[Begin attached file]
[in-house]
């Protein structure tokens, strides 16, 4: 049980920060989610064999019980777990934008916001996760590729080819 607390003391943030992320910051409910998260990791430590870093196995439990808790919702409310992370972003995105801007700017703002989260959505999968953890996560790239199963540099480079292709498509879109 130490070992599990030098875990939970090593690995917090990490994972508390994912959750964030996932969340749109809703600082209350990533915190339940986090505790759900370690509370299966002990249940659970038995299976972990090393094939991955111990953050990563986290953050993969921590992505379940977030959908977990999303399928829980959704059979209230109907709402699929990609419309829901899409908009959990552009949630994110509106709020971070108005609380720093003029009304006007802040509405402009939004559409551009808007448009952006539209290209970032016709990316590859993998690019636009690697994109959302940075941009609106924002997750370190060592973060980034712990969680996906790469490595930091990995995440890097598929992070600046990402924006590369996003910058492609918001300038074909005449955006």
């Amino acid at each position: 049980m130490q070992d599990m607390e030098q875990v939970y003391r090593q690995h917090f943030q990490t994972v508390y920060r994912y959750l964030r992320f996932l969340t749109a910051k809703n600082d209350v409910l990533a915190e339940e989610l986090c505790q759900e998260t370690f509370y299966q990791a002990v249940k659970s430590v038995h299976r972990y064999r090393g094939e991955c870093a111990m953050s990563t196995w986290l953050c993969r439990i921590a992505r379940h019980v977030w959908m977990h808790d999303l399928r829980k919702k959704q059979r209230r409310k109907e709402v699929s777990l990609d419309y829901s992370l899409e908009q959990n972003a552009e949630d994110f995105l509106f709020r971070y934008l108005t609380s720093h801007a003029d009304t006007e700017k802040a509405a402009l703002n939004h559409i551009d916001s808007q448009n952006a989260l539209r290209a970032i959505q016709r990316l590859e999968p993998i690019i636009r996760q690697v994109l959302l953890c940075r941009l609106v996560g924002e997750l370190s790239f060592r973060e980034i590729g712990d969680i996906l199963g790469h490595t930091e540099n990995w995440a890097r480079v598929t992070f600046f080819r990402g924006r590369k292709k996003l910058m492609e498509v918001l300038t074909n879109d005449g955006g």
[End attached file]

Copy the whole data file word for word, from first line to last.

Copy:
[in-house]
């Protein structure tokens, strides 16, 4: 049980920060989610064999019980777990934008916001996760590729080819 607390003391943030992320910051409910998260990791430590870093196995439990808790919702409310992370972003995105801007700017703002989260959505999968953890996560790239199963540099480079292709498509879109 130490070992599990030098875990939970090593690995917090990490994972508390994912959750964030996932969340749109809703600082209350990533915190339940986090505790759900370690509370299966002990249940659970038995299976972990090393094939991955111990953050990563986290953050993969921590992505379940977030959908977990999303399928829980959704059979209230109907709402699929990609419309829901899409908009959990552009949630994110509106709020971070108005609380720093003029009304006007802040509405402009939004559409551009808007448009952006539209290209970032016709990316590859993998690019636009690697994109959302940075941009609106924002997750370190060592973060980034712990969680996906790469490595930091990995995440890097598929992070600046990402924006590369996003910058492609918001300038074909005449955006």
């Amino acid at each position: 049980m130490q070992d599990m607390e030098q875990v939970y003391r090593q690995h917090f943030q990490t994972v508390y920060r994912y959750l964030r992320f996932l969340t749109a910051k809703n600082d209350v409910l990533a915190e339940e989610l986090c505790q759900e998260t370690f509370y299966q990791a002990v249940k659970s430590v038995h299976r972990y064999r090393g094939e991955c870093a111990m953050s990563t196995w986290l953050c993969r439990i921590a992505r379940h019980v977030w959908m977990h808790d999303l399928r829980k919702k959704q059979r209230r409310k109907e709402v699929s777990l990609d419309y829901s992370l899409e908009q959990n972003a552009e949630d994110f995105l509106f709020r971070y934008l108005t609380s720093h801007a003029d009304t006007e700017k802040a509405a402009l703002n939004h559409i551009d916001s808007q448009n952006a989260l539209r290209a970032i959505q016709r990316l590859e999968p993998i690019i636009r996760q690697v994109l959302l953890c940075r941009l609106v996560g924002e997750l370190s790239f060592r973060e980034i590729g712990d969680i996906l199963g790469h490595t930091e540099n990995w995440a890097r480079v598929t992070f600046f080819r990402g924006r590369k292709k996003l910058m492609e498509v918001l300038t074909n879109d005449g955006g």